UN Council votes against Russian resolution on Nord Stream sabotage
The resolution was supported by 3 countries, with zero votes against and 12 nations abstained. Thus, the resolution failed to receive the nine votes required for approval.
The resolution was supported by Russia, China and Brazil, with Albania, the UK, Gabon, Ghana, Malta, Mozambique, the UAE, the US, France, Switzerland, Ecuador and Japan abstaining.
The resolution was also co-authored by Belarus, Venezuela, DPRK, Nicaragua, Syria and Eritrea. However, these states are not members of the Security Council and did not take part in the vote.
The UN Security Council on Monday will vote on a Russian-Chinese draft resolution on an international investigation into the sabotage of the Nord Stream 1 and Nord Stream 2 pipelines, Russian news agency TASS reported.
The text of the draft proposed UN Secretary-General Antonio Guterres establish an international independent commission to conduct a comprehensive, transparent, and impartial investigation of all aspects of the act of sabotage on the Nord Stream 1 and Nord Stream 2 gas pipelines, including identifying the perpetrators, sponsors, organizers, and their accomplices.
The document encouraged countries conducting their own investigations to fully collaborate with the commission and share information with it. The document urged these nations to share information with other interested parties as well, TASS reported.
Russia prepared the first version of the Nord Stream resolution at the end of February but did not immediately bring it to a vote, instead invited Security Council members to discuss the document. Three sets of consultations had been held since.
A resolution must be backed by at least nine Security Council members in order to be adopted. Any of the permanent members may veto it, but only if the necessary number of votes is obtained to pass the document. If the resolution receives eight votes and the United States votes against it, it means that the veto was not used.
However, if the document receives nine or more votes, voting against it will result in the use of veto power, TASS reported.
"It's not about the number of votes; it's about the way they vote," according to Vasily Nebenzya, Russia's Permanent Representative to the United Nations.
Previously, Western countries claimed that Russia was isolated and did not have the Security Council's support, because it opposes the UN Security Council's initiatives on Ukraine, while the rest of the Council's members either back it or abstain, TASS reported.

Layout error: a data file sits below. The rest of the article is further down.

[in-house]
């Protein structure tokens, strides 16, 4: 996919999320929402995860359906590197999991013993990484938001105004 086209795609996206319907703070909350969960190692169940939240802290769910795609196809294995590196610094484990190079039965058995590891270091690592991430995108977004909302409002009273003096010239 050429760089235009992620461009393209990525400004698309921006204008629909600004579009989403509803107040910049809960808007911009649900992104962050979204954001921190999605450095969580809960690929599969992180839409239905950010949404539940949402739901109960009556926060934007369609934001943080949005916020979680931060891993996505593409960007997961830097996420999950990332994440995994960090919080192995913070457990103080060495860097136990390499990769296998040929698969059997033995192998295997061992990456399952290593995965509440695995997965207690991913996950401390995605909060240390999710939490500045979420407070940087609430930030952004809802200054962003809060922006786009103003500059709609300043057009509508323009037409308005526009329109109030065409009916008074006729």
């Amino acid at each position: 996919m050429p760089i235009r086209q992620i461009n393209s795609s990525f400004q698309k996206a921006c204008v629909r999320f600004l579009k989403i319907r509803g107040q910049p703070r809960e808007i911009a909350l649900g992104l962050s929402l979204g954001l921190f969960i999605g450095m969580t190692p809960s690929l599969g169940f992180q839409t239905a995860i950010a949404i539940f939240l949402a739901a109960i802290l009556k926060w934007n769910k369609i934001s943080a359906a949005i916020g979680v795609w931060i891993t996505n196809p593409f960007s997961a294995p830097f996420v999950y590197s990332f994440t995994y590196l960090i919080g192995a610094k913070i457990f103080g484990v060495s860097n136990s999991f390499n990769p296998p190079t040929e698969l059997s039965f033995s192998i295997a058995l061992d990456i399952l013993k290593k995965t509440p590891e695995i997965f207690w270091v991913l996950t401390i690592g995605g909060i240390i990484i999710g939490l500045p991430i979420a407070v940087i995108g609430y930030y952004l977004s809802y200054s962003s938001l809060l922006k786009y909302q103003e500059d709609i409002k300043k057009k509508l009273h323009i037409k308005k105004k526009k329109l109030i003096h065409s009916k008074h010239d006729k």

The draft resolution was earlier co-sponsored by China. Other permanent members of the Security Council, including the United Kingdom, the United States, and France, are unlikely to back it and may vote against or abstain in order to avoid being accused of obstructing Security Council work. Other Western Security Council members - Albania, Malta, Switzerland, and Japan - will probably vote as heads of their bloc.
On March 26, the Ukrainian Foreign Ministry revealed plans to call an emergency meeting of the UN Security Council in response to Russian President Vladimir Putin's statement about his intention to deploy tactical nuclear weapons on the territory of Belarus. The time has not yet been decided.
On September 27 last year, Nord Stream AG reported "unprecedented damage" that took place on three lines of Nord Stream and Nord Stream 2 gas pipelines. Swedish seismologists registered two explosions that occurred on September 26 near the pipeline route, TASS reported.
The Russian Prosecutor General's Office initiated a criminal case over charges of international terrorism.
On February 8, US investigative journalist Seymour Hersh published an article, said, citing sources, that US Navy divers had planted explosive devices under the Nord Stream 1 and 2 gas pipelines under the cover of the BALTOPS exercise in June 2022, and Norwegians activated the bombs three months later, TASS reported.
According to the journalist, the decision to conduct the operation was made by US President Joe Biden personally, following nine months of discussions with White House security specialists.
White House National Security Council Spokesperson Adrienne Watson said in a comment to TASS that Hersh's account was "utterly false and complete fiction.